4. Watching events unfold in Ukraine and then following the great list of Russian Oligarchs with their super yachts – has to make one think about the whole notion of The Ultimate Banana Republic? The military stories that Hannes has brought to light will always have great historical value for the human spirit. The losses of class mates and military colleagues in that war always leaves us on a somber note. However, the contemplation of UDI being set up as a means for The Ultimate Tobacco Republic by its architect Boss Lilford (reputedly Rhodesia’s richest man?) and rolled out by John Bredenkamp and Jack Mullock changes the notion of Romantic Rhodesia to that somber and rather sad comprehension that all those that died may well have been for a Tobacco Republic. I have it on good authority that Mr. Bredenkamp was very keen on the Fast Track Land Reform Programme because it affording a far ore lucrative business opportunity with the commercial farmers out of the way. It has been published that Mr Bredenkamp left an estate of around 730 million Pounds Stirling. Joining the dots – what did we actually achieve when Jeff Collet was killed in action in Zambia in October 1978, or when Martin Olds was gunned down 22 years later in Nyamadlovu? For some – a 700 million Pound Stirling bank account is good enough? I believe that the likes of Sir Humphrey Gibbs – who migrated to the country in 1928 and bought a farm – and then was heavily involved in the RNFU (farmers ‘ union) could see what UDI was going to deliver – Civil war and international isolation like Putin has achieved?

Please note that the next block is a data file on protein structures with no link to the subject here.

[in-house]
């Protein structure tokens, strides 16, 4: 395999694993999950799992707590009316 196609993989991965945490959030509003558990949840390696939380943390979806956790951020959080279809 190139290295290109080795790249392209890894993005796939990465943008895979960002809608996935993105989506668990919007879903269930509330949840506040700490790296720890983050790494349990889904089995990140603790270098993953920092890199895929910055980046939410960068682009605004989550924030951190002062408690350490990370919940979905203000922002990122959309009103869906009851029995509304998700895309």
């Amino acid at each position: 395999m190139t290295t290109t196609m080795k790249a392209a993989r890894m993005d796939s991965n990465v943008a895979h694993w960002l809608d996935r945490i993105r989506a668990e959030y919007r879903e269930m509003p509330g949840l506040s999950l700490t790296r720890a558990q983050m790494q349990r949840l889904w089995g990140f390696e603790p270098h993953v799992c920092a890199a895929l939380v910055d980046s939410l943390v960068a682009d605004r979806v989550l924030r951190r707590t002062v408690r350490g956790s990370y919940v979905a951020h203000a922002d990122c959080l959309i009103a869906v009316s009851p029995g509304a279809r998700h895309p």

1. I suggest you read the book Sir. I think you might change your opinion if you do.

    2. I suggest you read the book Sir. If you do I think you might change your opinion.